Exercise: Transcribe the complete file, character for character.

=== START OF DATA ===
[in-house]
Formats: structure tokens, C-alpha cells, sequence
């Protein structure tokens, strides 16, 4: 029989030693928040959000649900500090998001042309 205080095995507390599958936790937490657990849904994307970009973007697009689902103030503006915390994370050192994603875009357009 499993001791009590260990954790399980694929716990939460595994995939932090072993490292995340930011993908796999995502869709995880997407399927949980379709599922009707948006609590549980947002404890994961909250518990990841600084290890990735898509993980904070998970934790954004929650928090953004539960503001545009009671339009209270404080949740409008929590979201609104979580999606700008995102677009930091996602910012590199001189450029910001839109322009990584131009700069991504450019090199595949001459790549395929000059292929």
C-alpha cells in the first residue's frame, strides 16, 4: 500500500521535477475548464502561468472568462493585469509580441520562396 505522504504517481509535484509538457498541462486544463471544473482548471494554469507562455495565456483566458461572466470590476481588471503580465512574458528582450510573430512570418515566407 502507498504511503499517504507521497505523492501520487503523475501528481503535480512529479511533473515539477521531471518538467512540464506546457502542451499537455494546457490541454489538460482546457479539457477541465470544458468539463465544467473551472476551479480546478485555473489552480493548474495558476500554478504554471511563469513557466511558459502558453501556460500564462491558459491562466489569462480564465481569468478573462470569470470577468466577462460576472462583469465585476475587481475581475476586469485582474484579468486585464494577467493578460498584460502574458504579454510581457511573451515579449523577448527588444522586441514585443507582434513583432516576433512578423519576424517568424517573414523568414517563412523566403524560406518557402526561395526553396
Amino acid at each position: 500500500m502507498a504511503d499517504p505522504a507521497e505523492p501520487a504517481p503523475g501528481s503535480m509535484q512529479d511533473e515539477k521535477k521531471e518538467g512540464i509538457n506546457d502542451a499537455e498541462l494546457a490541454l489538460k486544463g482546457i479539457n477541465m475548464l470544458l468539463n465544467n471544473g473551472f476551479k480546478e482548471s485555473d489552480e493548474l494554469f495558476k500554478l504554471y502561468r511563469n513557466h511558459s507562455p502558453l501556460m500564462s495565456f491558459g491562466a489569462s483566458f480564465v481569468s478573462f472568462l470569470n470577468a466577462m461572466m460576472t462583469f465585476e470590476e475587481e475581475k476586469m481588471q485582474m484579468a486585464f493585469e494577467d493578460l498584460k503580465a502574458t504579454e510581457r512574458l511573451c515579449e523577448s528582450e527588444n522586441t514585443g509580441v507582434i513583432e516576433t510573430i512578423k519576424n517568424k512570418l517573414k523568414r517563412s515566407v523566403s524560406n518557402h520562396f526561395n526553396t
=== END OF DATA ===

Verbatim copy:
[in-house]
Formats: structure tokens, C-alpha cells, sequence
């Protein structure tokens, strides 16, 4: 029989030693928040959000649900500090998001042309 205080095995507390599958936790937490657990849904994307970009973007697009689902103030503006915390994370050192994603875009357009 499993001791009590260990954790399980694929716990939460595994995939932090072993490292995340930011993908796999995502869709995880997407399927949980379709599922009707948006609590549980947002404890994961909250518990990841600084290890990735898509993980904070998970934790954004929650928090953004539960503001545009009671339009209270404080949740409008929590979201609104979580999606700008995102677009930091996602910012590199001189450029910001839109322009990584131009700069991504450019090199595949001459790549395929000059292929």
C-alpha cells in the first residue's frame, strides 16, 4: 500500500521535477475548464502561468472568462493585469509580441520562396 505522504504517481509535484509538457498541462486544463471544473482548471494554469507562455495565456483566458461572466470590476481588471503580465512574458528582450510573430512570418515566407 502507498504511503499517504507521497505523492501520487503523475501528481503535480512529479511533473515539477521531471518538467512540464506546457502542451499537455494546457490541454489538460482546457479539457477541465470544458468539463465544467473551472476551479480546478485555473489552480493548474495558476500554478504554471511563469513557466511558459502558453501556460500564462491558459491562466489569462480564465481569468478573462470569470470577468466577462460576472462583469465585476475587481475581475476586469485582474484579468486585464494577467493578460498584460502574458504579454510581457511573451515579449523577448527588444522586441514585443507582434513583432516576433512578423519576424517568424517573414523568414517563412523566403524560406518557402526561395526553396
Amino acid at each position: 500500500m502507498a504511503d499517504p505522504a507521497e505523492p501520487a504517481p503523475g501528481s503535480m509535484q512529479d511533473e515539477k521535477k521531471e518538467g512540464i509538457n506546457d502542451a499537455e498541462l494546457a490541454l489538460k486544463g482546457i479539457n477541465m475548464l470544458l468539463n465544467n471544473g473551472f476551479k480546478e482548471s485555473d489552480e493548474l494554469f495558476k500554478l504554471y502561468r511563469n513557466h511558459s507562455p502558453l501556460m500564462s495565456f491558459g491562466a489569462s483566458f480564465v481569468s478573462f472568462l470569470n470577468a466577462m461572466m460576472t462583469f465585476e470590476e475587481e475581475k476586469m481588471q485582474m484579468a486585464f493585469e494577467d493578460l498584460k503580465a502574458t504579454e510581457r512574458l511573451c515579449e523577448s528582450e527588444n522586441t514585443g509580441v507582434i513583432e516576433t510573430i512578423k519576424n517568424k512570418l517573414k523568414r517563412s515566407v523566403s524560406n518557402h520562396f526561395n526553396t